Family's office plan to revive Stockyards Restaurant
Two contractor brothers with a passion for history are planning their companies' future headquarters on east Phoenix property that had a pivotal role in Arizona's past.
Gary and Mike Smith, who in 1983 founded Jokake Construction, are buying the 7.3-acre parcel anchored by The Stockyards Restaurant at 5001 E. Washington St.
The existing building, which has about 23,000 square feet, will be updated and restored "to its former glory," Gary Smith said.
Construction will start in November on three other buildings totaling 73,000 square feet, including a 30,000-square-foot, two-story office building that will be the future home of the Jokake Cos. Occupancy is set for August 2004. Working on the designs are Kendall Design Collaborative and OWP/P.
The Smiths' companies currently occupy 15,000 square feet at 2845 E. Camelback Road.
Gary Smith said The Stockyards property is less than one mile east of the Loop 202 Freeway; it is on the alignment of the future light-rail line; and it is about two miles from Phoenix Sky Harbor International Airport.
The building housing The Stockyards Restaurant is in the center of the property. Adjacent to the street is a site for a 5,500-square-foot building for a coffee shop and a sandwich shop. South of the existing building is space for a 40,000-square-foot facility that will be designed for industrial tenants, Mike Smith said.
During a recent visit to The Stockyards property, the Smiths walked through the building and checked out the commemorative Liberty Bell installed in the parking lot.
"We were out looking for a site for our headquarters, and we drove by this property," Gary Smith said. "And I said, 'Wouldn't it be fun to do a project around The Stockyards?'"
The Smiths started researching the property about eight months ago, learned the owners were interested in selling, and initiated negotiations. The Smiths declined to discuss financial details.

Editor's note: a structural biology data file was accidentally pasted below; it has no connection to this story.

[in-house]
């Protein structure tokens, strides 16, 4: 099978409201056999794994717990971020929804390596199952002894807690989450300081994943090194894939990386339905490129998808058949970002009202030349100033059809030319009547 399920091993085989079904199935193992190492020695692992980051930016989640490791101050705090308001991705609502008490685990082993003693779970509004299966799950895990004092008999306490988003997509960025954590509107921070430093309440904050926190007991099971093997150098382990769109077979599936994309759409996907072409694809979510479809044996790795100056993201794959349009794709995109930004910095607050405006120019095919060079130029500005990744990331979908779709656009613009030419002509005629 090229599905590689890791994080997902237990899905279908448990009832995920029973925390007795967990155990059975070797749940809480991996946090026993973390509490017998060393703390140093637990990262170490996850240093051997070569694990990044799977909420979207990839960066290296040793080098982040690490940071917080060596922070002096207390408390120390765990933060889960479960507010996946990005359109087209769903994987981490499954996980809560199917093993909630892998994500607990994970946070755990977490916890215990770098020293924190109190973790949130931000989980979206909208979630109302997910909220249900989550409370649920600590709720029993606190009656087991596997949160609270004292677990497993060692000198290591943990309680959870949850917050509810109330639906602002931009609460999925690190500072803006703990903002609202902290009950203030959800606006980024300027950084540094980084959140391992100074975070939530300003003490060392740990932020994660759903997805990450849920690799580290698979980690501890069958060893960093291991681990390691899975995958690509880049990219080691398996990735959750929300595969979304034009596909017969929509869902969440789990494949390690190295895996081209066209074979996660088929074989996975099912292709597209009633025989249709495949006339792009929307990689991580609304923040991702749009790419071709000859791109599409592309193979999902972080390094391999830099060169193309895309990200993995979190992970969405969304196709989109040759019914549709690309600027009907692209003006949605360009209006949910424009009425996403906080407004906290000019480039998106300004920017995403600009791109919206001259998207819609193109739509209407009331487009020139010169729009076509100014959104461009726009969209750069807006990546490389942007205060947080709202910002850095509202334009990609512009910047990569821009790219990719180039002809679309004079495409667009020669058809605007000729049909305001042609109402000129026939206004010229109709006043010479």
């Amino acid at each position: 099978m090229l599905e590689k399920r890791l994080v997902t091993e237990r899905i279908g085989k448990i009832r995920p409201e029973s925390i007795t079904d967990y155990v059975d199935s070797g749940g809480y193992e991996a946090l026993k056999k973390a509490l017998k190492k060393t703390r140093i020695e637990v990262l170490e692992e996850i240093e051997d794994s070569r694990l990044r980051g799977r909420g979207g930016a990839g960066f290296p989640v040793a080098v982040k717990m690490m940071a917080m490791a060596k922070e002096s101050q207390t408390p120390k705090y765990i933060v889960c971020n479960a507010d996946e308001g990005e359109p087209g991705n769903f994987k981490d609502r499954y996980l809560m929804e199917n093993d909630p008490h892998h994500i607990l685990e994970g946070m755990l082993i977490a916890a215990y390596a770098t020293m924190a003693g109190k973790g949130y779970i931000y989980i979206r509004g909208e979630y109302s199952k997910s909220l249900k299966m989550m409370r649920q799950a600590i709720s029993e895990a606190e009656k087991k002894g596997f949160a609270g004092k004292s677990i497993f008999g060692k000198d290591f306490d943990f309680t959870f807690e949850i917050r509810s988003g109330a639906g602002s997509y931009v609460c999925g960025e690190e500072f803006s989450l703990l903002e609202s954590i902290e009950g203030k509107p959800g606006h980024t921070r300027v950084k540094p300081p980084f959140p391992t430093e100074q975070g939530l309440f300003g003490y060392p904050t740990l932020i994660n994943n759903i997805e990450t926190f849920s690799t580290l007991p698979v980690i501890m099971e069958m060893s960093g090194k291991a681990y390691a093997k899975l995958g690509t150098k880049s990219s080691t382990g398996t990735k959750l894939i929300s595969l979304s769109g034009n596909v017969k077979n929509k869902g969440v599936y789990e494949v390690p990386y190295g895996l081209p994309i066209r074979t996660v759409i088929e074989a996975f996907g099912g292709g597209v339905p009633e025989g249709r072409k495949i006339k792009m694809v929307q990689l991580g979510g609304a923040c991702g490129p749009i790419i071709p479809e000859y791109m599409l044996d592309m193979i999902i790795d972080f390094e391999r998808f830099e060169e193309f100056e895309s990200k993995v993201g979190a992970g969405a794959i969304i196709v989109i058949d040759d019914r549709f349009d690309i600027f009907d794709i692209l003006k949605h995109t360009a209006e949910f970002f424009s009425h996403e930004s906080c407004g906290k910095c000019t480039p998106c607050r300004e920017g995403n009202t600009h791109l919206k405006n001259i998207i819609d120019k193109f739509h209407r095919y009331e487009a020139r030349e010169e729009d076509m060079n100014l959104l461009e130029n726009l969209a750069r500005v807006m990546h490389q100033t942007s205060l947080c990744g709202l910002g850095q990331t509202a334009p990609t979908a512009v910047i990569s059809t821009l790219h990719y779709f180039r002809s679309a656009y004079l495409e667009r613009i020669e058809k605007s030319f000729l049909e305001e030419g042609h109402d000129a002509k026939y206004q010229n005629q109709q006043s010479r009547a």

Escrow is set to close June 2. The sellers of the restaurant are Ted Mullen and Dennis Conry, who have owned it since 1980. They are tenants of the property owned by Bertrand Stanfield.
The Smith brothers are well-known in the Valley's construction and real estate industries. Their Jokake Cos. specializes in general contracting and interior improvements.
Through their other company, Southwest Asset Solutions Inc., the Smiths recently finished selling the 68,000-acre Paloma Ranch west of Gila Bend. In addition, they plan to open Jokake's West Valley offices in a 1940s-era building they bought in downtown Buckeye.
The restaurant's main entrance is through two copper-clad doors at the northwest corner of the building. On the building's north side, under the bull standing on the roof, is the entrance to the lobby and existing tenants' offices. The lobby's tile floor is decorated with cattle brands, and the lobby's walls are filled with historical photos of a time when beef was a key product of Arizona.
South of the existing restaurant is property that once was a stockyards operation, which gave the restaurant its name. The cattle feeding operation, Arizona Packing Co., was founded in 1920 by Edward Tovrea, according to published accounts. The stockyards covered 200 acres, large enough to handle 35,000 head of cattle. It was an era when cattle ranching was integral to the state's economy, and Tovrea's feedlot operation was considered one of the largest in the West.
Tovrea later built the wedding-cake-shaped building on the north side of Washington Street, which today is called Tovrea Castle. The feedlots were removed in the early 1970s.
According to published accounts, The Stockyards Restaurant started as a 35-seat coffee counter serving cattlemen who did business with Tovrea. The building burned in 1953, and it was rebuilt with a restaurant and bar in 1954.
Today, the restaurant is open daily for lunch and dinner.
Southwest Asset Solutions Inc.: 602-224-0001.
The Stockyards Restaurant: 602-273-7378.